During the Nov. 2004 General Election in Carteret County, North Carolina electronic voting machines lost 4,438 votes. The manufacturer, Unilect, claimed the machines could store up to 10,500 votes but they actually only held 3,005 votes. Officials were unaware of the problem because the machines kept accepting votes after their memory was full, despite not being able to store them, and those votes were irretrievably lost.
Sep. 2005 — Commission on Federal Election Reform Releases Comprehensive Report With Recommendations
The Commission on Federal Election Reform, chaired by President Jimmy Carter and former U.S. Secretary of State James Baker and releases a report. Building Confidence in U.S. Elections makes several recommendations for improving confidence in elections by modernizing election administration. (Commission on Federal Election Reform (Carter-Baker Commission), Building Confidence in U.S. Elections, Sep. 2005)
Dec. 2005 — Black Box Voting Demonstrates Hacking of Electronic Voting Systems
Black Box Voting, Inc. sets up a demonstration in Leon County, Florida in which computer security experts Harri Hursti and Herbert Thompson are able to hack into the central vote tabulator of an electronic voting system and change the outcome of a mock election without leaving any trace.(Herbert H. Thompson, PhD, “Expert Calls for Increased E-Voting Security,” interview with ComputerWorld Magazine, www.computerworld.com, Jan. 19, 2006)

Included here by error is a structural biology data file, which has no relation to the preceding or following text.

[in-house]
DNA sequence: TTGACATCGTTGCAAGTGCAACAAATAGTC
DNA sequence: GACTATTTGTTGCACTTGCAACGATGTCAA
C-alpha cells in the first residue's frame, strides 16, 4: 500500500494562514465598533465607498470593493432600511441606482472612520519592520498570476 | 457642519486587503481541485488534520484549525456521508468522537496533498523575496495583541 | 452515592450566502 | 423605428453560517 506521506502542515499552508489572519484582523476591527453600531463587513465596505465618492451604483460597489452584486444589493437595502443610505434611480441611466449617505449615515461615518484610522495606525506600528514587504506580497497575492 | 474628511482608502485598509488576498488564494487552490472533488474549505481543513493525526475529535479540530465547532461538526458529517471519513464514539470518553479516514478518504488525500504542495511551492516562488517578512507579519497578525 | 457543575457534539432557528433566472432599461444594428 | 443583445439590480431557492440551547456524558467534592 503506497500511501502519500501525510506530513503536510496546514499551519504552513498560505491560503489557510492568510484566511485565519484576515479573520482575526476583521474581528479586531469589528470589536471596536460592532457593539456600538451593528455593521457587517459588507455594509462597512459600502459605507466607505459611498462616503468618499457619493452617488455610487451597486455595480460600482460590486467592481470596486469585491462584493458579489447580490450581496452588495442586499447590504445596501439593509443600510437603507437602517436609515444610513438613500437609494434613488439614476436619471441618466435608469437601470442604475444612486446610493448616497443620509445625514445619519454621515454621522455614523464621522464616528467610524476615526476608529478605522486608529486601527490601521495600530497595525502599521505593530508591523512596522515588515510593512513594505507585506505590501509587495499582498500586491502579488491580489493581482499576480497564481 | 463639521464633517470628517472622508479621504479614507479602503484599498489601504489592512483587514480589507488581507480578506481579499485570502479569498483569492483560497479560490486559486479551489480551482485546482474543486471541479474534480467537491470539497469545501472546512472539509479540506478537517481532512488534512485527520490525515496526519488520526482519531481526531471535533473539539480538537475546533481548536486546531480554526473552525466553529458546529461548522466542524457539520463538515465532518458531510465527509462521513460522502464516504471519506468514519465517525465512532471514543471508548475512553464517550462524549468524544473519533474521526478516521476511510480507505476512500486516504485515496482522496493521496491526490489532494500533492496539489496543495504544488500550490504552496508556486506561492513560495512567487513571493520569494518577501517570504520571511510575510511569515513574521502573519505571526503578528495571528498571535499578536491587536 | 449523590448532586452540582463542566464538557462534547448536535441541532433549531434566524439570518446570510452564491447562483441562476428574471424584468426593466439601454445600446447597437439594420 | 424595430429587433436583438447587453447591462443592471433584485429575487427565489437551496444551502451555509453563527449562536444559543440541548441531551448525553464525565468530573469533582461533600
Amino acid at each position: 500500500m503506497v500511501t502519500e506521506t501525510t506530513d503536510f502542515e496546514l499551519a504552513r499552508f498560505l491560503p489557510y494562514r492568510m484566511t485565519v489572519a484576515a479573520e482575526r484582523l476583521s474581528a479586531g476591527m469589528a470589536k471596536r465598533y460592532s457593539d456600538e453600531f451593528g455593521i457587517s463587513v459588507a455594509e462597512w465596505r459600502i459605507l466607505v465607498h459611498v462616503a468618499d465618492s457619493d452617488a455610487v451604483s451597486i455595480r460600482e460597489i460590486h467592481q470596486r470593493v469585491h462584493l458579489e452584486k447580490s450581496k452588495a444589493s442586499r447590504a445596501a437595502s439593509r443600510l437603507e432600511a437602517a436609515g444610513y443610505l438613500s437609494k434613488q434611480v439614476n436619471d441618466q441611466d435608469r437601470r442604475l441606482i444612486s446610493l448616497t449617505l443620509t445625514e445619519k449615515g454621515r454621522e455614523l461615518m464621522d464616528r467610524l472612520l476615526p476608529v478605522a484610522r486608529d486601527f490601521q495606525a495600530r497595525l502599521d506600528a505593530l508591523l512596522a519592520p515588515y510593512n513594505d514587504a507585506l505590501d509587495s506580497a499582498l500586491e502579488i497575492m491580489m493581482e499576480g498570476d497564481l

Dec. 13, 2005 — Election Assistance Committee Adopts Voluntary Voting System Guidelines
The EAC unanimously adopts the 2005 Voluntary Voting System Guidelines. These new standards significantly increase security requirements for voting systems and expand accessibility for specially-abled individuals, including opportunities to vote privately and independently. The Guidelines took effect in Dec. 2007, at which time all previous standards become obsolete. (US Election Assistance Commission, “Voluntary Voting Systems Guidelines Introduction,” www.eac.gov, Dec. 13, 2005)
Jan. 1, 2006 — HAVA Implements Overvote and Accessability Requirements